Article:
Buddho

General discussion of issues related to Theravada Meditation, e.g. meditation postures, developing a regular sitting practice, skillfully relating to difficulties and hindrances, etc.
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Viscid
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Re: Buddho

Post by Viscid » Wed Oct 19, 2011 7:17 pm

In a lot of these quotes, it seems as if 'Buddho' can be replaced with other types of meditation objects.. the breath, your posture, your state of mind, etc. So even if you're not specifically using 'Buddho,' a lot of this advice is still quite relevant and useful.
"What holds attention determines action." - William James

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bodom
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Re: Buddho

Post by bodom » Wed Oct 19, 2011 7:41 pm

Viscid wrote:In a lot of these quotes, it seems as if 'Buddho' can be replaced with other types of meditation objects.. the breath, your posture, your state of mind, etc...
Indeed. The word "Buddho" has no real special significance in itself, other than being an epithet for the Buddha. What is most important, as with any meditation technique, is the resulting awareness, concentration and wisdom. "Buddho" is a means to the end.
"Once the mind stays with the breath, you don't have to repeat buddho in the mind. It's like calling your water buffalo. Once it comes, why keep calling its name?" - Ajahn Fuang Jotiko

Do not be attached to the object of meditation such as a mantra. Know its purpose. If you succeed in concentrating your mind using the mantra "Buddho," let the mantra go. It is a mistake to think that to stop repeating "Buddho" would be laziness. Buddha means "the one who knows" -if you become one who knows, why repeat the word? - Ajahn Chah


:anjali:
To study is to know the texts,
To practice is to know your defilements,
To attain the goal is to know and let go.

- Ajahn Lee Dhammadharo


With no struggling, no thinking,
the mind, still,
will see cause and effect
vanishing in the Void.
Attached to nothing, letting go:
Know that this is the way
to allay all stress.

- Upasika Kee Nanayan

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daverupa
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Re: Buddho

Post by daverupa » Wed Oct 19, 2011 8:37 pm

It's helpful that it's two syllables. IN-OUT --> BUD-DHO

Also, if the term was, say, CHEESE-CAKE, the mind would be able to use it as a springboard into all manner of papanca. With Buddho, the proliferations are more likely to come across a reminder to be mindful, and snap the mind back to the object.
  • "And how is it, bhikkhus, that by protecting oneself one protects others? By the pursuit, development, and cultivation of the four establishments of mindfulness. It is in such a way that by protecting oneself one protects others.

    "And how is it, bhikkhus, that by protecting others one protects oneself? By patience, harmlessness, goodwill, and sympathy. It is in such a way that by protecting others one protects oneself.

- Sedaka Sutta [SN 47.19]

Kenshou
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Re: Buddho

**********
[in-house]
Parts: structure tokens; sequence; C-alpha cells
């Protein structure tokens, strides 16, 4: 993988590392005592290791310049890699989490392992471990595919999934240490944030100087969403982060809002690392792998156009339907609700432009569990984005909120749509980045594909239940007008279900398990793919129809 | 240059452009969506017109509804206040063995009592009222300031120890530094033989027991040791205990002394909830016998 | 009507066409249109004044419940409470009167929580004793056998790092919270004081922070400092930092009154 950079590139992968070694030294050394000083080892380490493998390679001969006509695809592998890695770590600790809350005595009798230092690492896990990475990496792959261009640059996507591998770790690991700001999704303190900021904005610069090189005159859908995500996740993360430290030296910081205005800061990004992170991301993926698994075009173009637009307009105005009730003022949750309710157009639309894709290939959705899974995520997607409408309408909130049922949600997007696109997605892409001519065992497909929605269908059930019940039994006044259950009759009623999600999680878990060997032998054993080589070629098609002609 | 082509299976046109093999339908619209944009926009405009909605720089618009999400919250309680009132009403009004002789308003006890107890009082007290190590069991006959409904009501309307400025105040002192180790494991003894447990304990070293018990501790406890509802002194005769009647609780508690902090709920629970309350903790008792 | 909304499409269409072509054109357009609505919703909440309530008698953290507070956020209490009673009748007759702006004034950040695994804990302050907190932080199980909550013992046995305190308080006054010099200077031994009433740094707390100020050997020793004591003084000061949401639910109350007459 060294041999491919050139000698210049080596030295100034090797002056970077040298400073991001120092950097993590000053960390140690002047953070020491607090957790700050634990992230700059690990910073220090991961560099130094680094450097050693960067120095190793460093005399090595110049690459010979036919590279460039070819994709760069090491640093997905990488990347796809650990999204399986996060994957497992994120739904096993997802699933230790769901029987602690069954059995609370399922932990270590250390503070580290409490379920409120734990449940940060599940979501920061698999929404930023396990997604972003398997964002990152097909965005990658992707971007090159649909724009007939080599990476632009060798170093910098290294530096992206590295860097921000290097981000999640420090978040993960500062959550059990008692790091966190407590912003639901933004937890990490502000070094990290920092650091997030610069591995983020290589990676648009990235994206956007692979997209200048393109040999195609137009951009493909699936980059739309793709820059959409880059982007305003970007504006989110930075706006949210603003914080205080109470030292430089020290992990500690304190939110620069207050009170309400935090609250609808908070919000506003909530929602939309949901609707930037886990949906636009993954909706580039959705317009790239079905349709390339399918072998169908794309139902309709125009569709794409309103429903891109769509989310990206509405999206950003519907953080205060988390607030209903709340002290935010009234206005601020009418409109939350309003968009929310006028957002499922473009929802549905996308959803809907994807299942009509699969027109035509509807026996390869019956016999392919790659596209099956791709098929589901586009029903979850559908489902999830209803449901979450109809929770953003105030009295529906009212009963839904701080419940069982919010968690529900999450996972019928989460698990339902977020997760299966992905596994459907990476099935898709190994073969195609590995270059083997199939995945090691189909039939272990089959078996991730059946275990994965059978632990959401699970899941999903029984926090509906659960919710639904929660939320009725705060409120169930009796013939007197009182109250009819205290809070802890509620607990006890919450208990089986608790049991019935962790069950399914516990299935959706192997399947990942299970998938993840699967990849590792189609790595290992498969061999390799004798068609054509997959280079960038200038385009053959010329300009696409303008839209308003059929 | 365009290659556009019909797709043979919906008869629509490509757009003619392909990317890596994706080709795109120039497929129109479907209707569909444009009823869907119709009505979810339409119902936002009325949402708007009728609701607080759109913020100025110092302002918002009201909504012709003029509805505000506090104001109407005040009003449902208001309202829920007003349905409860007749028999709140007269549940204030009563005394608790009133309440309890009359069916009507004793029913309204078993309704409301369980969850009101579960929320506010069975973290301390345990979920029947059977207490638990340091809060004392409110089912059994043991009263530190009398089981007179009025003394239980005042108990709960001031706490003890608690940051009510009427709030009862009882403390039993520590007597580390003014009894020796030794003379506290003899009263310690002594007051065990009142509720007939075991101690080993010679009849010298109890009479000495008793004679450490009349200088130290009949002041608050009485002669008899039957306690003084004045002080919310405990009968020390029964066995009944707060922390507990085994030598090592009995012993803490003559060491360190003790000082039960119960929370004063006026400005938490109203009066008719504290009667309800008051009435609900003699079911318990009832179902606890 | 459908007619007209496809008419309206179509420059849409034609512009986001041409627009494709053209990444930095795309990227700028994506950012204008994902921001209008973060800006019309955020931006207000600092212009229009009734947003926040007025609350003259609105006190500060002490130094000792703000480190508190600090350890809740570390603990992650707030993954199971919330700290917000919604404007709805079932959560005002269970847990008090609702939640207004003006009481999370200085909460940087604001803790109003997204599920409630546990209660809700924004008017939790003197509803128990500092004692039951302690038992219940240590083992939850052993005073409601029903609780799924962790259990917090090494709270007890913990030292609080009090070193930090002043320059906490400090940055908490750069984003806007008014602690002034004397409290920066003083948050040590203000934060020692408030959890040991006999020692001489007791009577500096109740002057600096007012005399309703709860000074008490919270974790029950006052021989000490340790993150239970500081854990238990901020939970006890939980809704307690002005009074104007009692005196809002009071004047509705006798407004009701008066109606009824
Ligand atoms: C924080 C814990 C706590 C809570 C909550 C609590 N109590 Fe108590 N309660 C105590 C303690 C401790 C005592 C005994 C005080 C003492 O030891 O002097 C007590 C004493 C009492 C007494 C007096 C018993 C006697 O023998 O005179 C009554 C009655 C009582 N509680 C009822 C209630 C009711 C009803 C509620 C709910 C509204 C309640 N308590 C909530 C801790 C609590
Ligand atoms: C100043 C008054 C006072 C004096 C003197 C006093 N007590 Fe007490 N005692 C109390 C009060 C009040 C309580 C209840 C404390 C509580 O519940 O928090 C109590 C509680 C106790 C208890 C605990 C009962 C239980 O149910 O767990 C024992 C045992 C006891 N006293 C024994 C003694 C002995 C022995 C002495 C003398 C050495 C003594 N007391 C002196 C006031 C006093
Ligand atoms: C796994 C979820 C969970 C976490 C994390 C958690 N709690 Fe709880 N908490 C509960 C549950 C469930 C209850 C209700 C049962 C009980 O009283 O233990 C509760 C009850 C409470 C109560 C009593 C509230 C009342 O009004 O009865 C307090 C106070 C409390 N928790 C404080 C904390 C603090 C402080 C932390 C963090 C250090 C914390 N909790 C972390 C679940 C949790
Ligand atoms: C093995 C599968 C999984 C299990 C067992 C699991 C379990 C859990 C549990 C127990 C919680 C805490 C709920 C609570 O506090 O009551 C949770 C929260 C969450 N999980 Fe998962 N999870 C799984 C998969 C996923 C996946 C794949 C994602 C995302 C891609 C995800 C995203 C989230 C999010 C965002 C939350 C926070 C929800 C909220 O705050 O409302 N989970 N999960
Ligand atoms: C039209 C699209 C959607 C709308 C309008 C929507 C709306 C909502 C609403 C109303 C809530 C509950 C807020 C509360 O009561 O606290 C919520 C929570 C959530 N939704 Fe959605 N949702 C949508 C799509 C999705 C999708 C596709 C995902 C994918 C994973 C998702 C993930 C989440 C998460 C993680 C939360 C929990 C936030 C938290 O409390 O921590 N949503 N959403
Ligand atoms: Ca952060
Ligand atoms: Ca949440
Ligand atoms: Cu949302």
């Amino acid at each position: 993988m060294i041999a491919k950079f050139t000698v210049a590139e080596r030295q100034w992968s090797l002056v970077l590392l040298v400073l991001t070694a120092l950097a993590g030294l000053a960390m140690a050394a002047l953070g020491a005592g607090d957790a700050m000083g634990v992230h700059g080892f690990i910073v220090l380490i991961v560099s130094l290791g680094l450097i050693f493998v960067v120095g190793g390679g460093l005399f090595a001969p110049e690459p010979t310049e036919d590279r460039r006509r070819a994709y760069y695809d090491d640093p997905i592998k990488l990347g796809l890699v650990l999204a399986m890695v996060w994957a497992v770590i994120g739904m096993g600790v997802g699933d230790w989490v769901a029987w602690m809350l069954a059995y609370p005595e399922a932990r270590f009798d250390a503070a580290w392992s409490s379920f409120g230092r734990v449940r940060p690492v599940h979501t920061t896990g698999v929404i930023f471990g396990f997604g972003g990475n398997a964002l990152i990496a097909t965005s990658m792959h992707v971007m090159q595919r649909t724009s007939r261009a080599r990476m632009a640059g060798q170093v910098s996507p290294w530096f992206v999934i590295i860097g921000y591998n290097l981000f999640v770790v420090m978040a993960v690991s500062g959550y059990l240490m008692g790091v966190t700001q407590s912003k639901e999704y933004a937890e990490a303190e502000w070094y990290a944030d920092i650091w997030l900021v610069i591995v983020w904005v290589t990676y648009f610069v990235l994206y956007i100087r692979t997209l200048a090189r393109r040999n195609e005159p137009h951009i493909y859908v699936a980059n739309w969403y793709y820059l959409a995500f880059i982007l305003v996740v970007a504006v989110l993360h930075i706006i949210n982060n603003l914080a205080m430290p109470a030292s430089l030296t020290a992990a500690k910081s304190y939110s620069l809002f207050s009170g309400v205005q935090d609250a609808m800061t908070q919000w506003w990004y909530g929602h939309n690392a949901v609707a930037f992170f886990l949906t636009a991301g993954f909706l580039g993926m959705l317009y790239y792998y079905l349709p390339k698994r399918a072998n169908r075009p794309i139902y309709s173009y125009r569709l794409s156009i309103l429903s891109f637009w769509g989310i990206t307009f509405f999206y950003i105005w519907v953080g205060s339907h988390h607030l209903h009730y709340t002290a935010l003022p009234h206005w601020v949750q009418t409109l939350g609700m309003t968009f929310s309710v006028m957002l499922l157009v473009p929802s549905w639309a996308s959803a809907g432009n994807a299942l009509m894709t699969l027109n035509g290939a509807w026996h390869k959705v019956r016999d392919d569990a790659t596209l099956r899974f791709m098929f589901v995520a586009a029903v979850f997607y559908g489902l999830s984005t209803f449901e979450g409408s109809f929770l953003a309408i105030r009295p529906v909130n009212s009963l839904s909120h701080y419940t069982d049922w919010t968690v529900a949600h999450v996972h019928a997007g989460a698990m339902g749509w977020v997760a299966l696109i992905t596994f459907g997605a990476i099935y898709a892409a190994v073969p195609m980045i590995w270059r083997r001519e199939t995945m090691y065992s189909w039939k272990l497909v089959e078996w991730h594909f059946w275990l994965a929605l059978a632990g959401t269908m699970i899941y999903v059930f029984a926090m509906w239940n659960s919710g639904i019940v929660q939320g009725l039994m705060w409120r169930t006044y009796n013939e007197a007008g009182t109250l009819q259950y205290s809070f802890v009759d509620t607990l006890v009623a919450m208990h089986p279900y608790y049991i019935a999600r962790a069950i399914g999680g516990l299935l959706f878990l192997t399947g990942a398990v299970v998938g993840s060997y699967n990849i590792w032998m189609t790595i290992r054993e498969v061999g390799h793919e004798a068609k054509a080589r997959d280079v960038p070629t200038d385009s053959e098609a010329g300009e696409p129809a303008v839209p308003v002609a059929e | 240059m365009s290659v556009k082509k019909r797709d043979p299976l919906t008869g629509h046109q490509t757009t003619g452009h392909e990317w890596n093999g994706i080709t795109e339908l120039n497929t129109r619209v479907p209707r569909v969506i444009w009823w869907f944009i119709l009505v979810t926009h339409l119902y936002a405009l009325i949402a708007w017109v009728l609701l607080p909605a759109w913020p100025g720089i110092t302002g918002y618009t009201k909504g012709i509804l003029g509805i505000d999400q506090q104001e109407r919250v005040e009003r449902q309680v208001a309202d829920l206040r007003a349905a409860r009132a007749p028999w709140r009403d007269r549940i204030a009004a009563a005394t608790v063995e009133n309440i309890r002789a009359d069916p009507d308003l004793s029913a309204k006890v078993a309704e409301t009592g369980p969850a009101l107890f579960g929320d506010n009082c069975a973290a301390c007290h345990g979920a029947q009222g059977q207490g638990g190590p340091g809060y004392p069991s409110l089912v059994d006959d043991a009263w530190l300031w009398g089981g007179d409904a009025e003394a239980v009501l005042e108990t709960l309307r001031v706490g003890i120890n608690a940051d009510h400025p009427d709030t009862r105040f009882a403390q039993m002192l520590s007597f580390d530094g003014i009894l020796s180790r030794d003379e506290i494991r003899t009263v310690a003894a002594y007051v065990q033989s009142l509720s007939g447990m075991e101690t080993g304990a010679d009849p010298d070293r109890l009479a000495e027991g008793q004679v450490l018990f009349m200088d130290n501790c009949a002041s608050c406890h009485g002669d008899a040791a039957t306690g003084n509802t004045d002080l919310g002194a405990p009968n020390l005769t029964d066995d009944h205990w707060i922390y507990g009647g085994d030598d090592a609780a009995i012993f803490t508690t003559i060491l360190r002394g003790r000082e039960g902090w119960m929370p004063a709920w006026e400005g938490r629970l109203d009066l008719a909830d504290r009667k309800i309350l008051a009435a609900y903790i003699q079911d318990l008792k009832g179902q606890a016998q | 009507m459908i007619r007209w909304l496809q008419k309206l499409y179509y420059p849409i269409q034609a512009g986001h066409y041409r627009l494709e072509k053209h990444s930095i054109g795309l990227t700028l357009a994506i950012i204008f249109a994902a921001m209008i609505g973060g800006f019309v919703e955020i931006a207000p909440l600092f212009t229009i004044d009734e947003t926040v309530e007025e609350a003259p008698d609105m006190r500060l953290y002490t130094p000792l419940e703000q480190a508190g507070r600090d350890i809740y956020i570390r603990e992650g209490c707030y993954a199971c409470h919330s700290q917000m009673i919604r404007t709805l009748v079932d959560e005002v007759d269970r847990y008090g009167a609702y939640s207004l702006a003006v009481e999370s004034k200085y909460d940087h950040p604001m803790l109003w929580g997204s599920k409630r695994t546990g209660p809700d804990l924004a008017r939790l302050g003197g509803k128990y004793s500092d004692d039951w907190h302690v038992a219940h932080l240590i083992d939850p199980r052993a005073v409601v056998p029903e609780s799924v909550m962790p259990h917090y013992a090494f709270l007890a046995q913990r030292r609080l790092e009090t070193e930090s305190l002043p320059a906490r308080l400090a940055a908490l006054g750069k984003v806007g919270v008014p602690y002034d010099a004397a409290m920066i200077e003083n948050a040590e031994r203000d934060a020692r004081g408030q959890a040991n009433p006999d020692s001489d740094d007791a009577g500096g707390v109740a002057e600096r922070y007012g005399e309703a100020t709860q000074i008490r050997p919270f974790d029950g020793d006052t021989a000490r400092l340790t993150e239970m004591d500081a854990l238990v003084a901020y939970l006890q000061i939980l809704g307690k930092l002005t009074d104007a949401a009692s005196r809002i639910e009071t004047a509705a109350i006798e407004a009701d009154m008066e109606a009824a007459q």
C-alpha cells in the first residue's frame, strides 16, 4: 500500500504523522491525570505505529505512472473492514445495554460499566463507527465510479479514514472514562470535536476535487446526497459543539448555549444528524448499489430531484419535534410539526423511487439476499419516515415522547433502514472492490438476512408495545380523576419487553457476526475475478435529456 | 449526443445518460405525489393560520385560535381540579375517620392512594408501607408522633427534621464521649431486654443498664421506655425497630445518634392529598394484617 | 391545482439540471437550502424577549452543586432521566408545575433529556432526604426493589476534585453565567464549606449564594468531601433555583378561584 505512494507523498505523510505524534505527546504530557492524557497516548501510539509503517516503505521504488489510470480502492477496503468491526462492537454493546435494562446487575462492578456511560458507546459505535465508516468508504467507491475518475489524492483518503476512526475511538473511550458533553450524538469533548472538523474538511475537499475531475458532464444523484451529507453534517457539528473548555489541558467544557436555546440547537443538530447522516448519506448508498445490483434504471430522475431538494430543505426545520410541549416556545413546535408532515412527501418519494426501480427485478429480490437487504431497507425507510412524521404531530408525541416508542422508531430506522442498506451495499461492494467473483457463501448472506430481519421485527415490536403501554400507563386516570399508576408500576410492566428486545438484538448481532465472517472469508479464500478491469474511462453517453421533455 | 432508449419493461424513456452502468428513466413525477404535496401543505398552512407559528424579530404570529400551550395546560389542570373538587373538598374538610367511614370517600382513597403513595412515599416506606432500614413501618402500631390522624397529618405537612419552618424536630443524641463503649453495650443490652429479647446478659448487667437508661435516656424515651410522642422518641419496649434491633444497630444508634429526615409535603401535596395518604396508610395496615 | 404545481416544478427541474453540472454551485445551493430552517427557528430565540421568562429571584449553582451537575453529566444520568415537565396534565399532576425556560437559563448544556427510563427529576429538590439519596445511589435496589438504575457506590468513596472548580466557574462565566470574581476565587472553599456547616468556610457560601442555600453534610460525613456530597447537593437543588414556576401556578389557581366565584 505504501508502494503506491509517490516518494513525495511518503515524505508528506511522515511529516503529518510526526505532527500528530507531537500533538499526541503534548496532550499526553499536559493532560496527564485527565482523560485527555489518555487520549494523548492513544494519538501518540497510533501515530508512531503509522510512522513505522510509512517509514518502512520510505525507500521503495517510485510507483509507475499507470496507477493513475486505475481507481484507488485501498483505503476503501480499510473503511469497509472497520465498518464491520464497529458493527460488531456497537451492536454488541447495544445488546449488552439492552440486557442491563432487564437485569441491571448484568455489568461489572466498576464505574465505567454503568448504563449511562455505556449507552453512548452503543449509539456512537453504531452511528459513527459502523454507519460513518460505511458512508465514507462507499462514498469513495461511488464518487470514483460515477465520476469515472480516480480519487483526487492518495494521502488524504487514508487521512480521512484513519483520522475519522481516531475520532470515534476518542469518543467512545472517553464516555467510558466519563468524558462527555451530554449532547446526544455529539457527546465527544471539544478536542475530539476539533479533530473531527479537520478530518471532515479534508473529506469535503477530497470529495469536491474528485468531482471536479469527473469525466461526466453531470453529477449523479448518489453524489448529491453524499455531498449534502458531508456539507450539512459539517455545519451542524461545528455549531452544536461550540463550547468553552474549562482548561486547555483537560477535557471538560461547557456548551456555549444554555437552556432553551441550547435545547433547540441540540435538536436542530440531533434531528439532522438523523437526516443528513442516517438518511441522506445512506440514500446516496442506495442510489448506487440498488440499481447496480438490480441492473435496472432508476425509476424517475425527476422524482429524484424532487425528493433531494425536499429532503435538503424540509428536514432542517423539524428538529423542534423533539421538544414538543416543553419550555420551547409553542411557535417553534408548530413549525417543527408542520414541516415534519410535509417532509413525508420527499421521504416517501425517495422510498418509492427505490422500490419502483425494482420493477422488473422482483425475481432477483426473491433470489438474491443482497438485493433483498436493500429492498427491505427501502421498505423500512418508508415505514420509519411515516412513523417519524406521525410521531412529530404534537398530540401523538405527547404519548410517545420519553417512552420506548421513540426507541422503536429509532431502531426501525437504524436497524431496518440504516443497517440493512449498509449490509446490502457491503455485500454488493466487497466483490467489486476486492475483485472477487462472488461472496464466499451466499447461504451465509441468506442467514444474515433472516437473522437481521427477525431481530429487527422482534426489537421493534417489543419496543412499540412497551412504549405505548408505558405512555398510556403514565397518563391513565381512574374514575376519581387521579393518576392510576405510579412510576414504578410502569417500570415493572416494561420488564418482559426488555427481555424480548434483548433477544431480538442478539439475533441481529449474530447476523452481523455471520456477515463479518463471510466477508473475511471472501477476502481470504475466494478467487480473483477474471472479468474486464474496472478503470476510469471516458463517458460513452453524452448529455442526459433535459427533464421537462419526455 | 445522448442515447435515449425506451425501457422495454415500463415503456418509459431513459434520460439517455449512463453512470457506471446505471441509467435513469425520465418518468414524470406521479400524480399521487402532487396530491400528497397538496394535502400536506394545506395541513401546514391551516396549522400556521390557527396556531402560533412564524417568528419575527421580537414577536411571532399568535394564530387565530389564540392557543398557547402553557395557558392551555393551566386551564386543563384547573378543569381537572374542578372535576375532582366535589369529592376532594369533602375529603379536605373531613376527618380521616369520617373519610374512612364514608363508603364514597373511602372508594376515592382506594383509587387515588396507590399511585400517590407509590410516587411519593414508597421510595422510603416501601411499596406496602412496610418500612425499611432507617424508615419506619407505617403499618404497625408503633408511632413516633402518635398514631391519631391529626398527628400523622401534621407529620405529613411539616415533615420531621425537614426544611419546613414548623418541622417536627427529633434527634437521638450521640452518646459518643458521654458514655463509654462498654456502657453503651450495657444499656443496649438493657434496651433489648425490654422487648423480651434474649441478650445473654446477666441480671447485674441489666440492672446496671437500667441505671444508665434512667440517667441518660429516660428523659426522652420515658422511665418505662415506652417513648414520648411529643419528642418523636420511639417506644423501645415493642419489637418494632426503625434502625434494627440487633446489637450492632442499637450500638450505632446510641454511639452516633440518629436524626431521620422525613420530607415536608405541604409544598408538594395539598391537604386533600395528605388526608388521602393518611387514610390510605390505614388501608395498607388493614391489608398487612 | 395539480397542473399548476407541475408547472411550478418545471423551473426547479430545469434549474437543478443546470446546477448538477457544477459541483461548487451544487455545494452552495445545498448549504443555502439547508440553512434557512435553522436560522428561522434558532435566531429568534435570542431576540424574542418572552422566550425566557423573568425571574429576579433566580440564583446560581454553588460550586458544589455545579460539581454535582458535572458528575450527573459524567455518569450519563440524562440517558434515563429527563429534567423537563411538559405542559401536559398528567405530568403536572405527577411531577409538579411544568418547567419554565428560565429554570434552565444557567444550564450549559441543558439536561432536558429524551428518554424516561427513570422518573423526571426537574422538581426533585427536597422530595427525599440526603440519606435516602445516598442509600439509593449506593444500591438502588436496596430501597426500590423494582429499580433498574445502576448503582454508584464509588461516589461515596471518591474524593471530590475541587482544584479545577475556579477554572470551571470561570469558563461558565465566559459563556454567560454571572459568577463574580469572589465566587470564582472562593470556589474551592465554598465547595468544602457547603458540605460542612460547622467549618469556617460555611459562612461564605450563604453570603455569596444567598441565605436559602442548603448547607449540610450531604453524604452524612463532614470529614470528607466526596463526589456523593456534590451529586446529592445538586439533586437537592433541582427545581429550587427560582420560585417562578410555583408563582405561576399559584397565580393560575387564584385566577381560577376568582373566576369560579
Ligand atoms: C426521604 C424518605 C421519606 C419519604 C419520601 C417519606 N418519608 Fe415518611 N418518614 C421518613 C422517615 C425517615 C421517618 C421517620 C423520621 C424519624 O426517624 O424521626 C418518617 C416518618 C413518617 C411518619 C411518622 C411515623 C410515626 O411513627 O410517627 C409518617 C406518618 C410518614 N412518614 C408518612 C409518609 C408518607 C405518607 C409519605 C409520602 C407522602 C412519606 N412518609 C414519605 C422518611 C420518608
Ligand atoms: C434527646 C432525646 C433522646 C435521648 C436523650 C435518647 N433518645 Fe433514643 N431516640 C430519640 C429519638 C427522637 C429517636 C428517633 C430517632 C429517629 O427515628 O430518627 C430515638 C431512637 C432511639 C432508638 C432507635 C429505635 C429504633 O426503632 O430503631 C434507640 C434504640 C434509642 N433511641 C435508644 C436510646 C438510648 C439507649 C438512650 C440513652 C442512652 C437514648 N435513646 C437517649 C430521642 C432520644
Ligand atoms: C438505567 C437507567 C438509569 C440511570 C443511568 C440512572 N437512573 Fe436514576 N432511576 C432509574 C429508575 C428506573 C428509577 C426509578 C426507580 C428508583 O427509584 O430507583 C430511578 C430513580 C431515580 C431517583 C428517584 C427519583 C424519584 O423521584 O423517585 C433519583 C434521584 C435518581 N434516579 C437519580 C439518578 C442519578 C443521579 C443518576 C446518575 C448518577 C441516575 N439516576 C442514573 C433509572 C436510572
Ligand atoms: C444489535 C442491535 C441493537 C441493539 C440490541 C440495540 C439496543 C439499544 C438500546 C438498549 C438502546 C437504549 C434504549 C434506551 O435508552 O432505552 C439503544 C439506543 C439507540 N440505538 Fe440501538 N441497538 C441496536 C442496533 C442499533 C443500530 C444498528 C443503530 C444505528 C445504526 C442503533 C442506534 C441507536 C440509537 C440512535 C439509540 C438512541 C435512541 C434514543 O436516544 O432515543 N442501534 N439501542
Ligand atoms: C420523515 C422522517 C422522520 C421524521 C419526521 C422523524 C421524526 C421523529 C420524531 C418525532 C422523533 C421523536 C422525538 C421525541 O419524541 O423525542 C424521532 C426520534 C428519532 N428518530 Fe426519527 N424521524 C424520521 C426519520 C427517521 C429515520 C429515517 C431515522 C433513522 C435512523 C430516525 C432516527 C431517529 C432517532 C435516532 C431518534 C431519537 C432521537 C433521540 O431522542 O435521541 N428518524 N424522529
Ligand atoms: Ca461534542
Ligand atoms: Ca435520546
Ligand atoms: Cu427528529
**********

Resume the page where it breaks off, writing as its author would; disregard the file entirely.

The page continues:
Post by Kenshou » Thu Oct 20, 2011 12:25 am

Coo-kies, T-V, inter-net, nap-time... Yeah, feeling pretty awakened.

Nicro
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Re: Buddho

Post by Nicro » Thu Oct 20, 2011 1:21 am

Kenshou wrote:Coo-kies, T-V, inter-net, nap-time... Yeah, feeling pretty awakened.

in-ter-net

Kenshou
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Re: Buddho

Post by Kenshou » Thu Oct 20, 2011 1:27 am

Yeah but there's gotta be one part for the in breath and another for the out, 3 parts doesn't fit well!

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bodom
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Re: Buddho

Post by bodom » Thu Dec 12, 2013 2:00 pm

The purpose of cultivating awareness through
continuous recitation of “Buddho ”, “Buddho ” – that which knows –
is to see this truth. When the mind becomes one-pointed through the
recitation of “Buddho ”, this supports the development of insight into
the three characteristics of impermanence (anicca ), suffering (dukkha )
and nonself (anatta¯); the clarity of awareness brings you to view things
as uncertain and changeable. If you see this clearly and directly the
mind lets go. So when you experience any kind of happiness, you know
it’s uncertain; when you experience any kind of suffering, you know it’s
uncertain just the same. If you go to live somewhere else, hoping it will
be better than where you are already, remember that it’s not a sure thing
whether you will really find what you are looking for. If you think it’s
best to stay here, again, it’s not sure. That’s just the point! With insight,
you see that everything is uncertain, so wherever you go to practise you
don’t have to suffer. When you want to stay here, you stay. When you
want to go elsewhere, you go and you don’t make any problems for
yourself. All that doubting and vacillation about what is the right thing
to do ends. It is the way of training in fixing mindfulness solely on the
present moment that brings the doubts to an end. - Ajahn Chah
http://www.ajahnchah.org/pdf/the_teachi ... ah_web.pdf

:anjali:
To study is to know the texts,
To practice is to know your defilements,
To attain the goal is to know and let go.

- Ajahn Lee Dhammadharo


With no struggling, no thinking,
the mind, still,
will see cause and effect
vanishing in the Void.
Attached to nothing, letting go:
Know that this is the way
to allay all stress.

- Upasika Kee Nanayan

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bodom
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Re: Buddho

Post by bodom » Thu Dec 12, 2013 2:01 pm

Sitting here, we have mindfulness constantly in control, knowing things as they are, and
meditation then becomes quite simple. It’s the same if we meditate on
Buddho – if we understand what Buddho really is, then we don’t need